June 20, 2010
June 20, 2010
June 23, 2010
Design in Engineering Education
15.1256.1 - 15.1256.11
The Technical, Process, and Business Considerations for Engineering Design – A 10 Year Retrospective
Ten years ago, after undergoing both internal and external review processes, the Department of Electrical and Computer Engineering Department at the Worcester Polytechnic Institute determined that, while the vast majority of capstone design projects satisfied our requirements for Capstone Design, there were several disturbing trends.
Specifically, it was noticed that students were lacking the skills to perform serious design synthesis; they were not adequately addressing issues of quality, safety, reliability and maintainability; little attention was being paid to issues associated with economics; students were having difficulty understanding how different areas of Electrical Engineering related to each other; and significant amounts of faculty time were spent teaching project teams the design process.
To correct these problems, a course was developed which focused on teaching students, during their second year, the process of product design. The course specifically included significant class time discussing the business and non-technical implications of the design decisions they make. As initially developed, during the course students not only learned about the business of engineering, they also applied these concepts to create a working product prototype. At the end of the course, students had to subject their designs to a design review where their engineering work and their business plans were evaluated.
As of 2010, the course has been offered twenty times and has become a central part of our ECE curriculum. In addition, the Department has had at least three internal Capstone Design assessments and two ABET reviews (in our last ABET review nearly all ECE students had taken the design course). This historical data allows us to see the effect that the course has had on our students over a significant time span.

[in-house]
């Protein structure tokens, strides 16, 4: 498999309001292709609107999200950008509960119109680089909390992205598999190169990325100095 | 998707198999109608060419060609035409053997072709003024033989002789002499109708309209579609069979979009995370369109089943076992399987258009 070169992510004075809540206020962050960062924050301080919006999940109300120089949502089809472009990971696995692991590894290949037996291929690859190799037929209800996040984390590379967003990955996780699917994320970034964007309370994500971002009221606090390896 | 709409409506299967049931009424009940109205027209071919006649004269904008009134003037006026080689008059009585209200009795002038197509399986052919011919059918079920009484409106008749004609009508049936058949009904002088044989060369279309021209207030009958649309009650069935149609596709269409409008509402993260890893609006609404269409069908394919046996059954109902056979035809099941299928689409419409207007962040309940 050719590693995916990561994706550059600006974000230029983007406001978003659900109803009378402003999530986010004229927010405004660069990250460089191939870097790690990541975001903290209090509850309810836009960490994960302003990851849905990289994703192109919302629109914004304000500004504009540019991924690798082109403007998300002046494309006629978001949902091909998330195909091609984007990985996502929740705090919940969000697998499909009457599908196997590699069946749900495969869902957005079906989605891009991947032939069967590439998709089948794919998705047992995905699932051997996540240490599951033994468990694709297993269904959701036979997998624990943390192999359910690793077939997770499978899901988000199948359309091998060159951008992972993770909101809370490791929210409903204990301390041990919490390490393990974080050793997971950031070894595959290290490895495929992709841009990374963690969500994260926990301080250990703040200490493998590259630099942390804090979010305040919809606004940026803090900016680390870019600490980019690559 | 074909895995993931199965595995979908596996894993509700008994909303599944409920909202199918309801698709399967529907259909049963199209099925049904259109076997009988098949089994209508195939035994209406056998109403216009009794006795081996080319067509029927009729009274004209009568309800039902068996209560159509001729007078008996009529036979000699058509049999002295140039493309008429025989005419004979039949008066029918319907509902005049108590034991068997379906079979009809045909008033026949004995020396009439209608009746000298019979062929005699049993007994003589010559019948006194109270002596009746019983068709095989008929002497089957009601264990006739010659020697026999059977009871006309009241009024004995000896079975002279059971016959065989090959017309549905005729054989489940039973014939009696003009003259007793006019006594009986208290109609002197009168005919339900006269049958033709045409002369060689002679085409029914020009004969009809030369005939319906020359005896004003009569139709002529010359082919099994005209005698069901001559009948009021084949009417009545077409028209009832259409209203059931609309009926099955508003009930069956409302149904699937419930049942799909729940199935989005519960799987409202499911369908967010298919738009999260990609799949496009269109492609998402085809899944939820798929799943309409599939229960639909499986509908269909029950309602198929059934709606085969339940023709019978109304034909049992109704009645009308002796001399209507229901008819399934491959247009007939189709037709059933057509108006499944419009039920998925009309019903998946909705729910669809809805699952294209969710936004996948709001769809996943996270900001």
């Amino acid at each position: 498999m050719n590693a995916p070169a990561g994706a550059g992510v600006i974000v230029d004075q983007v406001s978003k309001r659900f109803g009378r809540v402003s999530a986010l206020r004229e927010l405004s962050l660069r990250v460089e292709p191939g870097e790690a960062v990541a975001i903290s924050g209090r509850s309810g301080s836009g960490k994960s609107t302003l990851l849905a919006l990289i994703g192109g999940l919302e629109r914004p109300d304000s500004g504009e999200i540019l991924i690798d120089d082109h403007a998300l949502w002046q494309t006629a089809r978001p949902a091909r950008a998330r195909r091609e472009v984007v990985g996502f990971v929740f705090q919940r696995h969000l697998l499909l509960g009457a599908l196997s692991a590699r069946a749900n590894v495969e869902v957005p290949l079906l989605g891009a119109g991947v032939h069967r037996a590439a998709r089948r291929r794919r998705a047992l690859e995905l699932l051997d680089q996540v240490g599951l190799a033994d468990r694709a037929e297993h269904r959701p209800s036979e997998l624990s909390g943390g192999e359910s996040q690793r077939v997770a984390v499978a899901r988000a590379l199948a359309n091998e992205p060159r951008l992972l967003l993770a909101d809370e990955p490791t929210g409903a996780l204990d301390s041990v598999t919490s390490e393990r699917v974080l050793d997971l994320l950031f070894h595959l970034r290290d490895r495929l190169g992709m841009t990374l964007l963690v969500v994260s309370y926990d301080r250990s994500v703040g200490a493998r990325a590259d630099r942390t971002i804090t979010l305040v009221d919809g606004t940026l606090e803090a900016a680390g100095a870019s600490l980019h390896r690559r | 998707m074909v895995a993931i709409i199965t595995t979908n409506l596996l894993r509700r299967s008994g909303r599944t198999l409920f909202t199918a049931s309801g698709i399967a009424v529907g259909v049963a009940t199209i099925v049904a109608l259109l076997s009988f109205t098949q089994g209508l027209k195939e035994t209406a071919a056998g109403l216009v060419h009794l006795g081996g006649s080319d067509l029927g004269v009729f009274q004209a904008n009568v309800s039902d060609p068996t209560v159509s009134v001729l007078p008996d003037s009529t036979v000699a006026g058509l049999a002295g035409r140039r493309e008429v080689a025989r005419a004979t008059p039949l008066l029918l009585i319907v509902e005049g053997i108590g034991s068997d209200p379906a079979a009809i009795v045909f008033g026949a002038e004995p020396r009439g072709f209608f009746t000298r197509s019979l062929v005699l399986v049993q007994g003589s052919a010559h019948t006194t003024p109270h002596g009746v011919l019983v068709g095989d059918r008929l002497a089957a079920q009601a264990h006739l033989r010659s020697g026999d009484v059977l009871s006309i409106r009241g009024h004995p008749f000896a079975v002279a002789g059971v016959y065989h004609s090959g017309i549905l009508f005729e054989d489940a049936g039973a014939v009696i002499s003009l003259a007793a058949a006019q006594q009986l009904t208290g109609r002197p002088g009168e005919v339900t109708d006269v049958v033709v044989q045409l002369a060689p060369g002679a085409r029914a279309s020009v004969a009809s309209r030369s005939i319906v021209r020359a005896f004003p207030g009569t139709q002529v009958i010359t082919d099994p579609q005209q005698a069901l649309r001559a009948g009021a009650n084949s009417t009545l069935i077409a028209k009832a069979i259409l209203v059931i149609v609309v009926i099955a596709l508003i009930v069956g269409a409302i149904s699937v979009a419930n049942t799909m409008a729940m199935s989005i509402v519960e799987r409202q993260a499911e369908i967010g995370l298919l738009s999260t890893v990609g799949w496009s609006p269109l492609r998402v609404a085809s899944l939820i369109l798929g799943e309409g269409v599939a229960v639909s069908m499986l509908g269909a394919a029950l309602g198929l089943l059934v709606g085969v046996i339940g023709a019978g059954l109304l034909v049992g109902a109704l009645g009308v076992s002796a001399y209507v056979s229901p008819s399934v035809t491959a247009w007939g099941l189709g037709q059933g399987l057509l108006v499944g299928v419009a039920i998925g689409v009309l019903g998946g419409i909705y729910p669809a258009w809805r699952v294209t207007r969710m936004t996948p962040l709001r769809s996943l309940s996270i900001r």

The first offering on ECE2799 occurred in 2000. It is important to remember that at that time the ABET Criteria 2000 were just beginning to be implemented within a few universities. The notion of “Capstone Design” as it is known today was relatively new, and was the subject of significant debate.
Although “Capstone Design,” as we know it today, was a relatively new concept in engineering education, in the year 2000 the ability of graduating students to perform a significant design project had been a degree requirement at our university for nearly 25 years. In the year 2000, this design project, called the Major Qualifying Project, or MQP, was an essential part of the educational experience of our students, and provided students an opportunity to demonstrate their ability to apply the skills they have acquired in their studies to the solution of an
Michalson, W., & Bitar, S., & Labonté, R. (2010, June), The Technical, Process, And Business Considerations For Engineering Design – A 10 Year Retrospective Paper presented at 2010 Annual Conference & Exposition, Louisville, Kentucky. 10.18260/1-2--16047
ASEE holds the copyright on this document. It may be read by the public free of charge. Authors may archive their work on personal websites or in institutional repositories with the following citation: © 2010 American Society for Engineering Education. Other scholars may excerpt or quote from these materials with the same citation. When excerpting or quoting from Conference Proceedings, authors should, in addition to noting the ASEE copyright, list all the original authors and their institutions and name the host city of the conference. - Last updated April 1, 2015